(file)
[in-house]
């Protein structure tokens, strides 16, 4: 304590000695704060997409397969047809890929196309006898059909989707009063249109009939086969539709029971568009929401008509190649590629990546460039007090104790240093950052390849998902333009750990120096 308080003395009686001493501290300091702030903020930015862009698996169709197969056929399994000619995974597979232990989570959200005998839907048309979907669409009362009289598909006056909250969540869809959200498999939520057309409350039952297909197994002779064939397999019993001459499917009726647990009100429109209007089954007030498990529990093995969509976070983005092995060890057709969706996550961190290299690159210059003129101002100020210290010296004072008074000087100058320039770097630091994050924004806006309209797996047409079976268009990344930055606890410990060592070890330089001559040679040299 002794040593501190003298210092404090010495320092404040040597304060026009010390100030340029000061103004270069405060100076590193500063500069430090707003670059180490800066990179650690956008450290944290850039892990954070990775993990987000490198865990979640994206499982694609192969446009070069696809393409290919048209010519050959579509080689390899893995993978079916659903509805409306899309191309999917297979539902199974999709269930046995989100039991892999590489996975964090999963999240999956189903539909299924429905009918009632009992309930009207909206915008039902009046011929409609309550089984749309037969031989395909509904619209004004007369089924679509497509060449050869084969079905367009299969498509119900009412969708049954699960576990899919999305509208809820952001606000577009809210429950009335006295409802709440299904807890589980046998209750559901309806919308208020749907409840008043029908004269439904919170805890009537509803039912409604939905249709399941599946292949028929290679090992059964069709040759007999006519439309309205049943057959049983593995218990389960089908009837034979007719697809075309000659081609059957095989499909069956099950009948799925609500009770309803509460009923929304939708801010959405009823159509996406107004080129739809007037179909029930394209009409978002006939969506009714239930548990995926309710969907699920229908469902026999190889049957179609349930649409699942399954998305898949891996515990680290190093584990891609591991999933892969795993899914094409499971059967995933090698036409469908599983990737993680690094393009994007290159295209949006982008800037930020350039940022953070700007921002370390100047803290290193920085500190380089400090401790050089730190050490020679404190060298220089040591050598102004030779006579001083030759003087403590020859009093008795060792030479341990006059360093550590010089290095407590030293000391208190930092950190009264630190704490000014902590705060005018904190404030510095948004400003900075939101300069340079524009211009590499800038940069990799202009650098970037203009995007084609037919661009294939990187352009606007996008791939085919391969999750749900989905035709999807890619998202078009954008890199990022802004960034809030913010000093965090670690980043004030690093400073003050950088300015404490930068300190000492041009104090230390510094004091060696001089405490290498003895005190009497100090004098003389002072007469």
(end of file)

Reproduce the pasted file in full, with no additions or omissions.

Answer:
[in-house]
């Protein structure tokens, strides 16, 4: 304590000695704060997409397969047809890929196309006898059909989707009063249109009939086969539709029971568009929401008509190649590629990546460039007090104790240093950052390849998902333009750990120096 308080003395009686001493501290300091702030903020930015862009698996169709197969056929399994000619995974597979232990989570959200005998839907048309979907669409009362009289598909006056909250969540869809959200498999939520057309409350039952297909197994002779064939397999019993001459499917009726647990009100429109209007089954007030498990529990093995969509976070983005092995060890057709969706996550961190290299690159210059003129101002100020210290010296004072008074000087100058320039770097630091994050924004806006309209797996047409079976268009990344930055606890410990060592070890330089001559040679040299 002794040593501190003298210092404090010495320092404040040597304060026009010390100030340029000061103004270069405060100076590193500063500069430090707003670059180490800066990179650690956008450290944290850039892990954070990775993990987000490198865990979640994206499982694609192969446009070069696809393409290919048209010519050959579509080689390899893995993978079916659903509805409306899309191309999917297979539902199974999709269930046995989100039991892999590489996975964090999963999240999956189903539909299924429905009918009632009992309930009207909206915008039902009046011929409609309550089984749309037969031989395909509904619209004004007369089924679509497509060449050869084969079905367009299969498509119900009412969708049954699960576990899919999305509208809820952001606000577009809210429950009335006295409802709440299904807890589980046998209750559901309806919308208020749907409840008043029908004269439904919170805890009537509803039912409604939905249709399941599946292949028929290679090992059964069709040759007999006519439309309205049943057959049983593995218990389960089908009837034979007719697809075309000659081609059957095989499909069956099950009948799925609500009770309803509460009923929304939708801010959405009823159509996406107004080129739809007037179909029930394209009409978002006939969506009714239930548990995926309710969907699920229908469902026999190889049957179609349930649409699942399954998305898949891996515990680290190093584990891609591991999933892969795993899914094409499971059967995933090698036409469908599983990737993680690094393009994007290159295209949006982008800037930020350039940022953070700007921002370390100047803290290193920085500190380089400090401790050089730190050490020679404190060298220089040591050598102004030779006579001083030759003087403590020859009093008795060792030479341990006059360093550590010089290095407590030293000391208190930092950190009264630190704490000014902590705060005018904190404030510095948004400003900075939101300069340079524009211009590499800038940069990799202009650098970037203009995007084609037919661009294939990187352009606007996008791939085919391969999750749900989905035709999807890619998202078009954008890199990022802004960034809030913010000093965090670690980043004030690093400073003050950088300015404490930068300190000492041009104090230390510094004091060696001089405490290498003895005190009497100090004098003389002072007469």